It’s a plain and simple fact – I love zombie movies. If there’s one genre above all others that I can enjoy time and time again (aside from Super Troopers – which... isn’t a genre), it’s the damn zombie genre.
I suppose it’s the idea of an entire group of people, or an entire population, being infected by this zombie virus. Then you have the un-infected, “I will survive,” humans who are constantly on the run from the un-dead. Some times these humans are escaping the latest outbreak, other times they’re attempting to re-build society by containing the virus. In any case, something goes wrong and soon zombies are everywhere.
Being as it is that I’m a frequent viewer of bad movies, I feel that I have a good sense of what is good and what isn’t (you see, that’s the goal of BMN... to see so many bad movies that you enhance your crap-movie senses, allowing you to truly enjoy a good film and all of the hard work that goes into making it). And being that I’m a big fan of zombie movies (see reason #9), I think that I can easily say what is, or isn’t, a decent zombie movie.
The zombie movie genre, at it’s root, is about survival (David vs. Goliath, few vs. many, Where there’s a will... kind of stuff). It’s not about creating a franchise of zombie characters. A zombie, is a zombie, is a zombie. Once they’re infected, they’re all the same.
And the one thing that all zombies have in common, the ONE thing that keeps them motivated above all else, is feasting on the living’s flesh and blood. Zombies can’t think. Zombies can’t reason. The need to feed is ingrained in their DNA and as long as their body can respond to movement, then they will try to eat the living. There’s no idea of higher importance, no notions of world domination (they’re not trying to create a zombie army)... They, like the humans they’re chasing, are trying to survive.
Director George A. Romero revolutionized the American horror movie genre with his ground breaking 1968 film, “Night of the Living Dead.” Following the success of NotLD, Romero went on to direct many other films in the 70’s and 80’s. However, none of his other films ever matched the greatness of NotLD, until 1978’s “Dawn of the Dead.” The story of Romero’s directing basically repeats itself, and he had one last real hurrah with the zombie genre in 1985 when he made “Day of the Dead.”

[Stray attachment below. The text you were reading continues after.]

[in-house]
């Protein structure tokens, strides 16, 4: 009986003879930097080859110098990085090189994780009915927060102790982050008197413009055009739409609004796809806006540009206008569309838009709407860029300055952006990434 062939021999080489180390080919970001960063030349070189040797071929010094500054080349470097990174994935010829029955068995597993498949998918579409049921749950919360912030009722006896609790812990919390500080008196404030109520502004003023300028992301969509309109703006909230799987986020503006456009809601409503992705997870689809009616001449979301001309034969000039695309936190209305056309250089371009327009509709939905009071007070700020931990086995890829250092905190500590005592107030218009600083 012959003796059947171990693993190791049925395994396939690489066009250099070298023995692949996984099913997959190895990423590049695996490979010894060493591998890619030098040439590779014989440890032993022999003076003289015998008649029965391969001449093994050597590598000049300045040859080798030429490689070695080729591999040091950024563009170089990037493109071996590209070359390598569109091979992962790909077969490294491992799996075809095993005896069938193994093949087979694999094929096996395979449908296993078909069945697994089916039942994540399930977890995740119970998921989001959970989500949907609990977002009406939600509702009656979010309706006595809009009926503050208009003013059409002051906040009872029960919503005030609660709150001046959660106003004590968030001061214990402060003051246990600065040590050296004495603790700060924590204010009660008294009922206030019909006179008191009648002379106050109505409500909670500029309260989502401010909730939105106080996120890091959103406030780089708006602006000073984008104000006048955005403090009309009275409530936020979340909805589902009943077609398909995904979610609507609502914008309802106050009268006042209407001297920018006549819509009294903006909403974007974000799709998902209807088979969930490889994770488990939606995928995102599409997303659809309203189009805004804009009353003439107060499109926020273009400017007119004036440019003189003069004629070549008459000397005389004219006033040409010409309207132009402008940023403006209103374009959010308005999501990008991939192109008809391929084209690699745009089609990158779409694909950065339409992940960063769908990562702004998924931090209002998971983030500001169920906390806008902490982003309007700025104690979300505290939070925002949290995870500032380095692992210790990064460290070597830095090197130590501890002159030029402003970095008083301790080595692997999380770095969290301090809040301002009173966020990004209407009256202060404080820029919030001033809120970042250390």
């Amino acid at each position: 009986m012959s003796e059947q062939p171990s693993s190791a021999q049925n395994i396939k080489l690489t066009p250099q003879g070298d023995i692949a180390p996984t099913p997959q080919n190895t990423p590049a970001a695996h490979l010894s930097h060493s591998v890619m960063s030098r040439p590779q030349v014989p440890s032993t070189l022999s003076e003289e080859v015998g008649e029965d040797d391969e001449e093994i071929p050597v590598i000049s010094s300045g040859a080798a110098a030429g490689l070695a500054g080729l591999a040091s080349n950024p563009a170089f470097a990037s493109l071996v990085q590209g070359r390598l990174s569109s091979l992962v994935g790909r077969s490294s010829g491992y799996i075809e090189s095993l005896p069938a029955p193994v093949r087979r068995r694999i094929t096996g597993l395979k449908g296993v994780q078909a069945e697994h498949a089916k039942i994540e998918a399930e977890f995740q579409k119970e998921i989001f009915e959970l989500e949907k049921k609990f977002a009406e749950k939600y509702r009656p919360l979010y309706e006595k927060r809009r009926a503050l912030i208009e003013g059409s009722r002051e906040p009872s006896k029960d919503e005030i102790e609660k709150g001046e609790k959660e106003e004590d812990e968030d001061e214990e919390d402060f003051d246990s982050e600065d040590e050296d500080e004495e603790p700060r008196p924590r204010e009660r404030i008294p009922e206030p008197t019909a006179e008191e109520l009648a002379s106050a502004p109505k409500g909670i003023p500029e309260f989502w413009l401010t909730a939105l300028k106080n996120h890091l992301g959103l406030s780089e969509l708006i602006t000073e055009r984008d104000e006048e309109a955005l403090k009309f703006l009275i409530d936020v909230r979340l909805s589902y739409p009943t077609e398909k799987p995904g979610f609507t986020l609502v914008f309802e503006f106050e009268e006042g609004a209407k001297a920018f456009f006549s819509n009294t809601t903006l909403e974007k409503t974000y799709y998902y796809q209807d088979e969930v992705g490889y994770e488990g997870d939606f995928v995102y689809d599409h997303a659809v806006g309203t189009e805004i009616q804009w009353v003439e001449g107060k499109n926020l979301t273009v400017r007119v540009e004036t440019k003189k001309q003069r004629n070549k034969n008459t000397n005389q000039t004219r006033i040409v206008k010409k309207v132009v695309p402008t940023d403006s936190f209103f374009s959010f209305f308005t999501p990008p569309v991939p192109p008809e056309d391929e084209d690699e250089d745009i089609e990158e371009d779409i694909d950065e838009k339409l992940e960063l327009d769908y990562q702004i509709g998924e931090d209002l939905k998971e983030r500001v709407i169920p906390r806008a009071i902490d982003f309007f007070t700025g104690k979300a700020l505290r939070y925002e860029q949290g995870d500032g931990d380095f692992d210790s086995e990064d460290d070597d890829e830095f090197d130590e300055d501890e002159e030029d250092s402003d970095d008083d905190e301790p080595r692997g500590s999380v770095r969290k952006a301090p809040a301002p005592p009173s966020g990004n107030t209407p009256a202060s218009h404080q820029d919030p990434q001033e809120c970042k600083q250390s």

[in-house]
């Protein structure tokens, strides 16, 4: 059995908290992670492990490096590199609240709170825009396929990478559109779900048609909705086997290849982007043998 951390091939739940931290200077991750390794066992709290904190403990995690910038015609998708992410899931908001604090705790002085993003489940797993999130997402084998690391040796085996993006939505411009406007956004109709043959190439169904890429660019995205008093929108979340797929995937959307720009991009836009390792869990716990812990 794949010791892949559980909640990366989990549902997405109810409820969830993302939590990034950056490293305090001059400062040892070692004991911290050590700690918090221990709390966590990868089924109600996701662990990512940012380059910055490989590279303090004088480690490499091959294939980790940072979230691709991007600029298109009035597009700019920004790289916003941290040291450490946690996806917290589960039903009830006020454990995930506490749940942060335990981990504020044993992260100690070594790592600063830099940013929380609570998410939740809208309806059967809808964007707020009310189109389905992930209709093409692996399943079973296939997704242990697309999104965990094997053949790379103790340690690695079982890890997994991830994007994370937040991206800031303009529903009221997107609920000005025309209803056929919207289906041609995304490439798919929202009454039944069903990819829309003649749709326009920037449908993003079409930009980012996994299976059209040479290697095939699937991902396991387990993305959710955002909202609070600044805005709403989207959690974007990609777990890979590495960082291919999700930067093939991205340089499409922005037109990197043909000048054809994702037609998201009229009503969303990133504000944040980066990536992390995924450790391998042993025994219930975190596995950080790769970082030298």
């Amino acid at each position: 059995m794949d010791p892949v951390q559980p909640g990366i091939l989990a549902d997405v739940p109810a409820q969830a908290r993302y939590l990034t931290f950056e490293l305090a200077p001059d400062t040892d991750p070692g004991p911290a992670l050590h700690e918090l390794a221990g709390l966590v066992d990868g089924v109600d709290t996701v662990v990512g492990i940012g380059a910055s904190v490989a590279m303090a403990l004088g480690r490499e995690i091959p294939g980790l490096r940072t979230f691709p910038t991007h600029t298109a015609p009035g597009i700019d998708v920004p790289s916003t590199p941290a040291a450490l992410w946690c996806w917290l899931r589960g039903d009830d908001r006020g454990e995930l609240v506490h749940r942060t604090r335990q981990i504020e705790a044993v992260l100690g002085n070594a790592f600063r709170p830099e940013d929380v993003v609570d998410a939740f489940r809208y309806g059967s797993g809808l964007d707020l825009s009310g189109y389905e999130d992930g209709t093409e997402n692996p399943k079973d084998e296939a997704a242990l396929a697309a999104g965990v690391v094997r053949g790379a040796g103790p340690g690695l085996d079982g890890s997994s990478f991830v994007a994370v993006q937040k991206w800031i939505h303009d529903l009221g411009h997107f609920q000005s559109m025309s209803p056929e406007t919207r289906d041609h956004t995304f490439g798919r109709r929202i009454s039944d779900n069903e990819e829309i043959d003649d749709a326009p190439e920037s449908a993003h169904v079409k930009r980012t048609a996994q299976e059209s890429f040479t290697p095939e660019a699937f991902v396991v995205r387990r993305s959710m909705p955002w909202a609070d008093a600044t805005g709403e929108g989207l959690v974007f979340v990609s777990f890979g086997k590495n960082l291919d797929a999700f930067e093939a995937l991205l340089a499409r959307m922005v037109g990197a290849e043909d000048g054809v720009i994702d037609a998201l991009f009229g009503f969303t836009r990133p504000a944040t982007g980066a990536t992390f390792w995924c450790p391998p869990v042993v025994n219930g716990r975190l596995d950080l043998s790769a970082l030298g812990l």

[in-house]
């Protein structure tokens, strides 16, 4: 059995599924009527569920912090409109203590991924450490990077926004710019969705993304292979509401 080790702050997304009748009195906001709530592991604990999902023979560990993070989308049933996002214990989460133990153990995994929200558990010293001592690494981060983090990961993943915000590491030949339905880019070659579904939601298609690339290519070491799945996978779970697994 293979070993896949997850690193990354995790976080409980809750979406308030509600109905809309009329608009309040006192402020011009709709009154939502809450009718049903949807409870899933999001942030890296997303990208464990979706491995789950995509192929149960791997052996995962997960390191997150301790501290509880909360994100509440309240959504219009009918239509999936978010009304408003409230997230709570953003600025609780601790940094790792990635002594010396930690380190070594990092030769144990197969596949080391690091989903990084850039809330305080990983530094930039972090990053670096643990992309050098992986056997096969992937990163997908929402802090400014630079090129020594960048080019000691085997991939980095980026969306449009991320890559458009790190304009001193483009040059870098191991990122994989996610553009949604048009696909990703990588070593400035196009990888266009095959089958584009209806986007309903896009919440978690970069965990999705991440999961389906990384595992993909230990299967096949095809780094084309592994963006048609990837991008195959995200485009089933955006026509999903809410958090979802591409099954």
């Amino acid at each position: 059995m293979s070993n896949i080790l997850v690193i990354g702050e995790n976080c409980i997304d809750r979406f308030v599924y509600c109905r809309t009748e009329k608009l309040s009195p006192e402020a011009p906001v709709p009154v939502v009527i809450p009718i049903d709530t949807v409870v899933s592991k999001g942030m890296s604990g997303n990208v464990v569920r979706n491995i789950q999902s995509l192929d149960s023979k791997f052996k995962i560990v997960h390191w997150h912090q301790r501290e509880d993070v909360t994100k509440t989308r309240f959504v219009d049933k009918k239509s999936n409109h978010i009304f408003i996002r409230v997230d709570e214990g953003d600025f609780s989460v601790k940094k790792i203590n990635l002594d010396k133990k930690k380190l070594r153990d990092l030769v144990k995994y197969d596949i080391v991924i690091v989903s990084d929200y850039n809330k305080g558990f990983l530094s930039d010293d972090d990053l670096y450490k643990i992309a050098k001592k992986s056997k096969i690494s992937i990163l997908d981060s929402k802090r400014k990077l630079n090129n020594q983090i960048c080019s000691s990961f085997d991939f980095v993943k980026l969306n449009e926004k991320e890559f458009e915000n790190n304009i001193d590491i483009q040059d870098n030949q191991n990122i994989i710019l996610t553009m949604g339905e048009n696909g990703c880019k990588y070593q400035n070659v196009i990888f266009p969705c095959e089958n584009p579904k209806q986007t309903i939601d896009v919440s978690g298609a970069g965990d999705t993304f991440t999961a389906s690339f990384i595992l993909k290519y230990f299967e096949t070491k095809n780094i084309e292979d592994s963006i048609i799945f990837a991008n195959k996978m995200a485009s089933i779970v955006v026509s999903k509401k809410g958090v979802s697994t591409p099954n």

Romero basically wrote the book about the zombie movie genre. In fact, his experience with zombie films have led some people to proclaim him as “the godfather of zombie horror.”
So what happens when the godfather comes back to direct one more zombie flick? Rotten Tomatoes loves it and I loathe it.
When I heard this movie was coming out, I was ecstatic. Right off the heels of the recent zombie movie successes, I was excited to see what Romero could bring back to the genre. In “Resident Evil,” we see an evil corporation actually create the deadly virus (and fail to contain). In “28 Days Later,” we learn that these zombies are very animal-like (they run) and aren’t the sluggishly moving creatures we once thought them to be. And the “Dawn of the Dead” remake, well, that was just awesome to see in a modern day setting (oh, and there was the zombie baby, too).
What could Romero possibly do to push the genre? Do humans find a way to reverse the virus? Do we finally create a vaccination and the zombies mutate? Do the zombies start to die off because people finally learn how to effectively kill them (shot to the head or sever the spinal chord) and live without fear?
No, none of that. Romero decides that since he helped create this genre, he can do whatever he wants. And by “whatever he wants,” I mean re-write years of plot essentials. With “Land of the Dead,” Romero lays the gauntlet down with these six new characteristics of zombies:
Um... no. That’s bullshit. Zombies want one thing, to feed. They don’t get distracted. They don’t use weapons. They don’t talk. They don’t enact revenge on people. And they sure as hell don’t learn. They eat. Everyone knows that. There’s even been a book on how to survive zombie attacks, and it’ll back me up.
Romero apparently took a page out of Lucas’ book and really let me down with this one. He’s really good at making things gorey, but that doesn’t make a movie great. Thank goodness he doesn’t own the rights to everything zombie.